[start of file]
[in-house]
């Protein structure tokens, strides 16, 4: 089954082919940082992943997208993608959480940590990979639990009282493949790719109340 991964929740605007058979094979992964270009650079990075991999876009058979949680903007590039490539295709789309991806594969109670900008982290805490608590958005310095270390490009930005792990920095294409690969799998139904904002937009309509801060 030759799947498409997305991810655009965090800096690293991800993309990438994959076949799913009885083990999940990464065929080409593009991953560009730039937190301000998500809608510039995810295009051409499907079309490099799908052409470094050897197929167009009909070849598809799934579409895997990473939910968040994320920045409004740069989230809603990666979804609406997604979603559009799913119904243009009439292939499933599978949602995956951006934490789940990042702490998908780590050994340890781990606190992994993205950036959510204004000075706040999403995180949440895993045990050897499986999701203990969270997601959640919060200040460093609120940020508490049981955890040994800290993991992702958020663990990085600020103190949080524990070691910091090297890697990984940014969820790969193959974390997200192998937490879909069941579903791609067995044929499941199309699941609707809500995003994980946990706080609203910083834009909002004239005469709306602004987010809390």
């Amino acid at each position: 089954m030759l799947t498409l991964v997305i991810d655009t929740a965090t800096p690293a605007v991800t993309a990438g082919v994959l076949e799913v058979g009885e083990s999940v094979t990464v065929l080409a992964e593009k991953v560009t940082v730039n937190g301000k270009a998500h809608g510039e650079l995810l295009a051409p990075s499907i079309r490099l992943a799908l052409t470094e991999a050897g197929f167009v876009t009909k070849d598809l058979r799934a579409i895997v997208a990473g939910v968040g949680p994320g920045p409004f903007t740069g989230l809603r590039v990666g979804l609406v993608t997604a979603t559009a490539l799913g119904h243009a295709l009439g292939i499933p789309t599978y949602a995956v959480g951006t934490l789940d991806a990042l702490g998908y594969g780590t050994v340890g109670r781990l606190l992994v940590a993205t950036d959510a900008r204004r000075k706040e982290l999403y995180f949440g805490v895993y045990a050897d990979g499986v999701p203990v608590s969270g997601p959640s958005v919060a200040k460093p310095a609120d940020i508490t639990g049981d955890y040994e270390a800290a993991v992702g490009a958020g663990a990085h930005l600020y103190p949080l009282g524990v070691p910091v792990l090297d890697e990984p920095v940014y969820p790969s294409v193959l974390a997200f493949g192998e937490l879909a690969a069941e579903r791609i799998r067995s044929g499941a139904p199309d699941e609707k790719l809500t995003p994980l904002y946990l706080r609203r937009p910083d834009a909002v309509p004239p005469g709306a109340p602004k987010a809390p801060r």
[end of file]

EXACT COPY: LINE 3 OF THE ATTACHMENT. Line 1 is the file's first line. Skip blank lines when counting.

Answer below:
């Amino acid at each position: 089954m030759l799947t498409l991964v997305i991810d655009t929740a965090t800096p690293a605007v991800t993309a990438g082919v994959l076949e799913v058979g009885e083990s999940v094979t990464v065929l080409a992964e593009k991953v560009t940082v730039n937190g301000k270009a998500h809608g510039e650079l995810l295009a051409p990075s499907i079309r490099l992943a799908l052409t470094e991999a050897g197929f167009v876009t009909k070849d598809l058979r799934a579409i895997v997208a990473g939910v968040g949680p994320g920045p409004f903007t740069g989230l809603r590039v990666g979804l609406v993608t997604a979603t559009a490539l799913g119904h243009a295709l009439g292939i499933p789309t599978y949602a995956v959480g951006t934490l789940d991806a990042l702490g998908y594969g780590t050994v340890g109670r781990l606190l992994v940590a993205t950036d959510a900008r204004r000075k706040e982290l999403y995180f949440g805490v895993y045990a050897d990979g499986v999701p203990v608590s969270g997601p959640s958005v919060a200040k460093p310095a609120d940020i508490t639990g049981d955890y040994e270390a800290a993991v992702g490009a958020g663990a990085h930005l600020y103190p949080l009282g524990v070691p910091v792990l090297d890697e990984p920095v940014y969820p790969s294409v193959l974390a997200f493949g192998e937490l879909a690969a069941e579903r791609i799998r067995s044929g499941a139904p199309d699941e609707k790719l809500t995003p994980l904002y946990l706080r609203r937009p910083d834009a909002v309509p004239p005469g709306a109340p602004k987010a809390p801060r």